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4 Suggested Twitter Ad Formats

Putting those Lessons Learned from Google to Use!

Wednesday, September 16, 2009 | Posted by Aaron Goldman

Posted In: Digital Marketing / Press / Press Mentions

Twitter Ads

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Last week, Twitter made changes to its Terms of Service including a provision that allows the company to "leave the door open for advertising." Per Twitter co-founder Biz Stone, "We'd like to keep our options."

MediaPost has a good recap of the news as well as some speculation from "industry insiders" on what's in store from Twitter as far as advertising is concened. This was my contribution. More thoughts on the flip-side...
Despite the fact that advertising on Twitter appeared inevitable, Connectual Managing Partner Aaron Goldman says it makes sense that Twitter would change the ToS now rather than wait until the ads go live. "That's a lesson learned from Facebook who changed their terms in tandem with implementing Beacon and we know the uproar that caused," he says.
I didn't share a POV with MediaPost on what type of advertising Twitter might introduce although I've explored the topic of Twitter monetization from other -- non-advertising -- sources on my digital marketing blog.

Here are 4 ad formats I think would be quite successful for Twitter…

1.    In-Text. Similar to Vibrant Media, keywords in tweets could be purchased by advertisers and hyperlinked to marketer websites or trigger video-plays on roll-over. Pricing here would be CPC for click-outs and/or CPM or CPE (engagement) for roll-overs.

2.   Contextual In-Stream. Sponsored tweets could be embedded within the Twitter stream -- and therefore pushed out to Twitter apps like TweetDeck-- attached to “regular” tweets and targeted to keywords within the tweets. Eg, a Tweet about pizza could trigger a Dominos sponsored tweet and both tweets would appear in a stream together. The sponsored tweet would be clearly labeled as an ad and include the keyword that triggered it so there’s no confusion. And these would have to be capped at a set number of ads delivered per user per day to limit the annoyance factor. Pricing could be hybrid CPM/CPC/CPA.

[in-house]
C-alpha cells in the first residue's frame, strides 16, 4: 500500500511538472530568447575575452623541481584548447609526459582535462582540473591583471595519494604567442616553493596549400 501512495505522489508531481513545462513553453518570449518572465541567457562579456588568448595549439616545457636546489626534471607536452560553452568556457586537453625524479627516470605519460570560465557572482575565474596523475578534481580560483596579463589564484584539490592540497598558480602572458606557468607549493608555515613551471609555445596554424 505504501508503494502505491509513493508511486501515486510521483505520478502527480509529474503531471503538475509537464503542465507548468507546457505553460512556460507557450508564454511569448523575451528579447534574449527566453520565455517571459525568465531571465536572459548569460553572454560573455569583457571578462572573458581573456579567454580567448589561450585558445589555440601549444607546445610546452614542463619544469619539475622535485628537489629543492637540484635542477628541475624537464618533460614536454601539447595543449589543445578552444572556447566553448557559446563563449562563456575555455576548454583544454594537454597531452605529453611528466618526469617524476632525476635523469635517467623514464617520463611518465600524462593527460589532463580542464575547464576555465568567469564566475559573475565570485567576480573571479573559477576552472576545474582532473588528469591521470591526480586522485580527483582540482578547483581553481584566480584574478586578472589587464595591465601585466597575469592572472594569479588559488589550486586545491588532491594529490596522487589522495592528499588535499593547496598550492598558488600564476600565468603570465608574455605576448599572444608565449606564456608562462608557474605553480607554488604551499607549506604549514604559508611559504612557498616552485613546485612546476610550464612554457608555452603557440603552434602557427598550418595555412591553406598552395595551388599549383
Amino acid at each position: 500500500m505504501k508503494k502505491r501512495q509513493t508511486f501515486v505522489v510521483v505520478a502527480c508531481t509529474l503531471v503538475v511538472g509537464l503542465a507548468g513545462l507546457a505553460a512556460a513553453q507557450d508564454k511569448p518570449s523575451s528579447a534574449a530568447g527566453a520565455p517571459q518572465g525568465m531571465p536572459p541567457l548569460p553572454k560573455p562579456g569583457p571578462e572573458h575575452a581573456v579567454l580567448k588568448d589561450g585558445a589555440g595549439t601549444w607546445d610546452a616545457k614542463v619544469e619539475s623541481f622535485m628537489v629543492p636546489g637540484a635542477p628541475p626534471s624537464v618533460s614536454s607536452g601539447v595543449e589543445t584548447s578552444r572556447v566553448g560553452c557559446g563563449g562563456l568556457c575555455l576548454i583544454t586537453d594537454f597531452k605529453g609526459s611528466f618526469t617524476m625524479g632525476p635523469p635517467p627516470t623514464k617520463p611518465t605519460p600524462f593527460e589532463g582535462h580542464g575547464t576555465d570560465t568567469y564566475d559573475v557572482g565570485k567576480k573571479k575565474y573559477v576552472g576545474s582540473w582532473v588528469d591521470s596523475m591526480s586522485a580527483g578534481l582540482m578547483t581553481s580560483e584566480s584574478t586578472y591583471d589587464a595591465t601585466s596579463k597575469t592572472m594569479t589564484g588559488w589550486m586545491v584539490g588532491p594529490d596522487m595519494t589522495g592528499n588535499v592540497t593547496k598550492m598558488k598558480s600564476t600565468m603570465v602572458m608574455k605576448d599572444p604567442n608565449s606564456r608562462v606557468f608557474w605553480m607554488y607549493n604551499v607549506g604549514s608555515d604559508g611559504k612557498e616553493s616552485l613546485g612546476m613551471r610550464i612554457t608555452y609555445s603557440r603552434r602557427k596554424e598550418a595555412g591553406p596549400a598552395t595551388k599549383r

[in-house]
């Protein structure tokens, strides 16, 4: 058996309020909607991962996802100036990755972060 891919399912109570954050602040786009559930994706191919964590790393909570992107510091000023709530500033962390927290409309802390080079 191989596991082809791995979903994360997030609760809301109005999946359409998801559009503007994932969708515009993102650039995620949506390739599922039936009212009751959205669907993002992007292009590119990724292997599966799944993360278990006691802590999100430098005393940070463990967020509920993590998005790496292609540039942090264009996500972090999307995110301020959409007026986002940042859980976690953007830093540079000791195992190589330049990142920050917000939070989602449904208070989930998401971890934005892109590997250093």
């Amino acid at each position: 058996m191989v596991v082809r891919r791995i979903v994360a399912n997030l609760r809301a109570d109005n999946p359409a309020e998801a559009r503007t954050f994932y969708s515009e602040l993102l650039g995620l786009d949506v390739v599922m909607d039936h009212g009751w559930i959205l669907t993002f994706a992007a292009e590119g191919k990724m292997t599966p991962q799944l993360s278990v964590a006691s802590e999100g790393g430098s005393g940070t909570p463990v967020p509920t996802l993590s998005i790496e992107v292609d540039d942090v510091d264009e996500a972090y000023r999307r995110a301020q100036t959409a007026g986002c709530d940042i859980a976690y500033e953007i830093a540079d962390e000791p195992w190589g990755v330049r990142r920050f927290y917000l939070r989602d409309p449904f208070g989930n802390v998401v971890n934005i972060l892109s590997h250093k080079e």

3.   Contextual On-Site. Similar to Google AdSense -- perhaps even using AdSense -- text ads would appear on the right rail of pages on with targeting based on keywords within tweets. Importantly, because a single Twitter stream may include tweets on a variety of topics, each ad would appear adjacent to the tweet that triggered it with the keyword highlighted. Some sort of design treatment would separate church and state but very clearly show the tweet aligned with the corresponding ad. These ads would be priced on a CPC using a Google-like quality score to factor in CTR.